The Everglades, that Mysterious Park

I’ve written before about my tendency to grab old guide books of the kind you’d pick up at a random visitor center from my parents’ house, and I’ve also mentioned my delight with books about lands I don’t really know.

Well, today’s entry does a bit of both.

Although I’ve lived in Miami, and been to many other places in Florida, I have no real knowledge of the Everglades. Evidently, though, my parents must have been in or around the park in the early 1980s because they grabbed the book above, Everglades – The Story Behind the Scenery by Jack de Golia. Knowing my parents, they likely grabbed this one on their visit to the Park (and they probably took me with them, but I was too young to remember, apparently).

Though the book is still in print, the version I read is the Second Printing from 1979, so much of the human impact on the Everglades that it describes is likely out of date, but the new version (pictured and linked) likely addresses this shortcoming.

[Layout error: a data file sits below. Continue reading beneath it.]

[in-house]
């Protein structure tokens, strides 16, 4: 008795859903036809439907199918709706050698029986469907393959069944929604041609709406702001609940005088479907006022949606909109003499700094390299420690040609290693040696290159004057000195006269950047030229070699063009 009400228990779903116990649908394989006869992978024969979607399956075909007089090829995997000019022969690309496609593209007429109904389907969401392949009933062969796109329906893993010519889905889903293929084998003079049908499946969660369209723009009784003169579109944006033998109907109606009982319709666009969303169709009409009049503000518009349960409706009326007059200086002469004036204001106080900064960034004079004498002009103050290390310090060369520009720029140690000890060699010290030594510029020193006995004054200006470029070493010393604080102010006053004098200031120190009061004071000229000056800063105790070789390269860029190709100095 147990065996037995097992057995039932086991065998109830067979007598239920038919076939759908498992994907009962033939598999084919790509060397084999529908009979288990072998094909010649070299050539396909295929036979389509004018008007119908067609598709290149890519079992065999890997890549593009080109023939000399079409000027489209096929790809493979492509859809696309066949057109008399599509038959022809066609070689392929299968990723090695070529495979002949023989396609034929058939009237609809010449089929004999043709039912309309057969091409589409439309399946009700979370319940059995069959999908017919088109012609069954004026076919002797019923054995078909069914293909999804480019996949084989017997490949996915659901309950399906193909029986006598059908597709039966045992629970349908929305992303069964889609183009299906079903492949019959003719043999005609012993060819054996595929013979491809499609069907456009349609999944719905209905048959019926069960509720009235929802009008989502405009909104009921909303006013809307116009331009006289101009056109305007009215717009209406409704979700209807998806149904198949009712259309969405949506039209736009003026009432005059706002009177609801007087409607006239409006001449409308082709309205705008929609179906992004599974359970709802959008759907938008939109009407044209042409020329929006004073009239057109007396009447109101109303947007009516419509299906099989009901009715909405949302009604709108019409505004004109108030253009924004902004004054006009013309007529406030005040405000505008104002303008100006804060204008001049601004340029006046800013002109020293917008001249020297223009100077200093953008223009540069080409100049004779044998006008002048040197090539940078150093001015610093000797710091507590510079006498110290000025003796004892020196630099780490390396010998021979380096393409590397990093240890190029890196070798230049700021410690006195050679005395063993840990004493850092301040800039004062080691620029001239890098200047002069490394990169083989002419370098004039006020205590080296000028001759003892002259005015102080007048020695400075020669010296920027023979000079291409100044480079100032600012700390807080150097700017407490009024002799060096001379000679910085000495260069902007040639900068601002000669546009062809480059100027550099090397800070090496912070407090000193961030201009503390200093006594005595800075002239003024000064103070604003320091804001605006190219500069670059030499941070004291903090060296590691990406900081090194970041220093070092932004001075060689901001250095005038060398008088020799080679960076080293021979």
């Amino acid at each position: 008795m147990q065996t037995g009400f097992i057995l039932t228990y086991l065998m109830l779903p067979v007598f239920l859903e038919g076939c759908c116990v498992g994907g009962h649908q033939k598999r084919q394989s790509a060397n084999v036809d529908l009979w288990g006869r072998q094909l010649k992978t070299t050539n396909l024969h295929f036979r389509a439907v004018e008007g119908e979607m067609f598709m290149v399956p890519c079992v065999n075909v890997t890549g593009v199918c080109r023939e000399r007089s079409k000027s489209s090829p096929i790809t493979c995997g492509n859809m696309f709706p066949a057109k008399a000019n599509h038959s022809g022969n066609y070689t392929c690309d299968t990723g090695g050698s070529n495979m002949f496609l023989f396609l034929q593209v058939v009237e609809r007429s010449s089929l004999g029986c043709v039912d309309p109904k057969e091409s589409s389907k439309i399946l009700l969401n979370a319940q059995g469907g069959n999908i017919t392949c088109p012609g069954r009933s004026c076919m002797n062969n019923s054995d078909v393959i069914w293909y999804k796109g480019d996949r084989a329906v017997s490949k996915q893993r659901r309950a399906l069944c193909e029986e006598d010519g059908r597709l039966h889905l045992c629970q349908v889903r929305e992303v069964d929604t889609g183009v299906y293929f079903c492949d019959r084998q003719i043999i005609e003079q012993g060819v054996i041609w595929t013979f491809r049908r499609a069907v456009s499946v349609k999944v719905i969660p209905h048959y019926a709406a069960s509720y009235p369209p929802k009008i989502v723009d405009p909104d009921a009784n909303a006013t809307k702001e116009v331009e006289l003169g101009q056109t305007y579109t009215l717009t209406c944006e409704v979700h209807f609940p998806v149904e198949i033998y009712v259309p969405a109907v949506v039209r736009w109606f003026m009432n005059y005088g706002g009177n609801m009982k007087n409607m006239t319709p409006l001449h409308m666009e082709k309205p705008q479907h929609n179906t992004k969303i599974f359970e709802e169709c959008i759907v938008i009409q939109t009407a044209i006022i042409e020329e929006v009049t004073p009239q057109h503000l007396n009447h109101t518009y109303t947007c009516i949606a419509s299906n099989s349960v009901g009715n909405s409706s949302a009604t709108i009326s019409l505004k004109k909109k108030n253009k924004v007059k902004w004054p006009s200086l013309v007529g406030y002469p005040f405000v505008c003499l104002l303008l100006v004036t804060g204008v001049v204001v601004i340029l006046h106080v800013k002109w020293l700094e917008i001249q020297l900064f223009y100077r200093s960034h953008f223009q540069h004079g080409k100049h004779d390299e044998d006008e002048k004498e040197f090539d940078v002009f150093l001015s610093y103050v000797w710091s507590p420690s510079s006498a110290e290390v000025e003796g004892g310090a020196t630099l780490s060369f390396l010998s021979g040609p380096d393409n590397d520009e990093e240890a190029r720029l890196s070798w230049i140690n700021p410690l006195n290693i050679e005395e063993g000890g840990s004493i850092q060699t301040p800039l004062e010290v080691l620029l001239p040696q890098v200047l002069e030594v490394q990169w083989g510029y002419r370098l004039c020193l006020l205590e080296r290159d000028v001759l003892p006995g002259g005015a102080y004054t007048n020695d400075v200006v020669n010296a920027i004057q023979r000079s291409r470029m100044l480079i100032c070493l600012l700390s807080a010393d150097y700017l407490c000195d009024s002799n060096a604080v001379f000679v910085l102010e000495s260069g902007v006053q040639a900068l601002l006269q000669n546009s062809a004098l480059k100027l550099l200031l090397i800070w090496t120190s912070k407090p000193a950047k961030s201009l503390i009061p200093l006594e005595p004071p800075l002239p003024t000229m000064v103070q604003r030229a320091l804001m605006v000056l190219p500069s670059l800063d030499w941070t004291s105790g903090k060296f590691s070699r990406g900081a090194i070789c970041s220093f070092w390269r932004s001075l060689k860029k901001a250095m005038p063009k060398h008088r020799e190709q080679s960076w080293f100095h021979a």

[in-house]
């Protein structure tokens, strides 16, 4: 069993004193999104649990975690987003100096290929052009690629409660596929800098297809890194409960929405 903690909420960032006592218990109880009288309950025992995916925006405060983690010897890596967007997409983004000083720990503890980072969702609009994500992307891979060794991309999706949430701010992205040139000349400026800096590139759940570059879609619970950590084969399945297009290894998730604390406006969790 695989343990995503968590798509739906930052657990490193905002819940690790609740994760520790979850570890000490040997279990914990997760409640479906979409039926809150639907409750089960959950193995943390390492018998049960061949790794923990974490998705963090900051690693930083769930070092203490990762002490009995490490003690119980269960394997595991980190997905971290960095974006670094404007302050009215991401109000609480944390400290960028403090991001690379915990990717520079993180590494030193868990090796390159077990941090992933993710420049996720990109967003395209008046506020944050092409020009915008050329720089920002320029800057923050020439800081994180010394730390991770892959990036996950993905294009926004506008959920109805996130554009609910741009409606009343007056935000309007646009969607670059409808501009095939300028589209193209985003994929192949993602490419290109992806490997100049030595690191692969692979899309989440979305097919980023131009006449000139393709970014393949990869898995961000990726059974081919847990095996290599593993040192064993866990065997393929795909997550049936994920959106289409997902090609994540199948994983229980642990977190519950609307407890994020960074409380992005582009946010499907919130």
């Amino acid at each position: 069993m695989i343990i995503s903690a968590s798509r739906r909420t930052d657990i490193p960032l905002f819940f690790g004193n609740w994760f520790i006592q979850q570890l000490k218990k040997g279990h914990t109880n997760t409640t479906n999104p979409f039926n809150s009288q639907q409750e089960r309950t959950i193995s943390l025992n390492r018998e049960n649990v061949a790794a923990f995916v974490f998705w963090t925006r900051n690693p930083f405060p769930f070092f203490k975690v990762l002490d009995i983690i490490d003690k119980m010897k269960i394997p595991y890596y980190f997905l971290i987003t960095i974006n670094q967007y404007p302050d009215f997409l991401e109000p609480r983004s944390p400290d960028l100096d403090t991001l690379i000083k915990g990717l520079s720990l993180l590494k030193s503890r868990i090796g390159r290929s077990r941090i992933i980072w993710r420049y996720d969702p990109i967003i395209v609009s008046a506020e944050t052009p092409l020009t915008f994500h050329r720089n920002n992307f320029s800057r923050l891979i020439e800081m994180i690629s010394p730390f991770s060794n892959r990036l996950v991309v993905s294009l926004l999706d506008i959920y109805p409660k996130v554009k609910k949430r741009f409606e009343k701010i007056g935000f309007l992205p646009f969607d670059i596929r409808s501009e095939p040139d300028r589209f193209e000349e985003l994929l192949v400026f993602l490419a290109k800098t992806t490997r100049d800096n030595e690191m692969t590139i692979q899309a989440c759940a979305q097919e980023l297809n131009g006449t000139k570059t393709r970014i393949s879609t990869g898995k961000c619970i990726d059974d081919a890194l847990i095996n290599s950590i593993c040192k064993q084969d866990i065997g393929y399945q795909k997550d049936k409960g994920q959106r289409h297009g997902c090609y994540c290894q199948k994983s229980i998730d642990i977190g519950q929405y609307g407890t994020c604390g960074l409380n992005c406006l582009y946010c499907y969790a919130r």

But this book isn’t about the activist portion, at least not for me. The magic comes from reading about the unique geographical, hydrological and ecological attractions of the Everglades and the National Park that protects the ecosystem.

Perhaps the most important thing about this book is that it demystifies a landscape I never think about in the least, and brings it to life, creating a much richer picture in my head to fill in one of the blank spaces on my mental map.

I’ll probably keep grabbing those travel books from that old pile. They are nearly as good at transporting me to a different time and place as any novel… and I learn stuff, too.

Gustavo Bondoni is a novelist and short story writer whose latest novel is a romp through the Ural mountains with hungry monsters on your tail. Whether those monsters are genetically modified dinosaurs, enormous arachnids or something else, they’re all out for one thing: human blood. You can check out Test Site Horror here.

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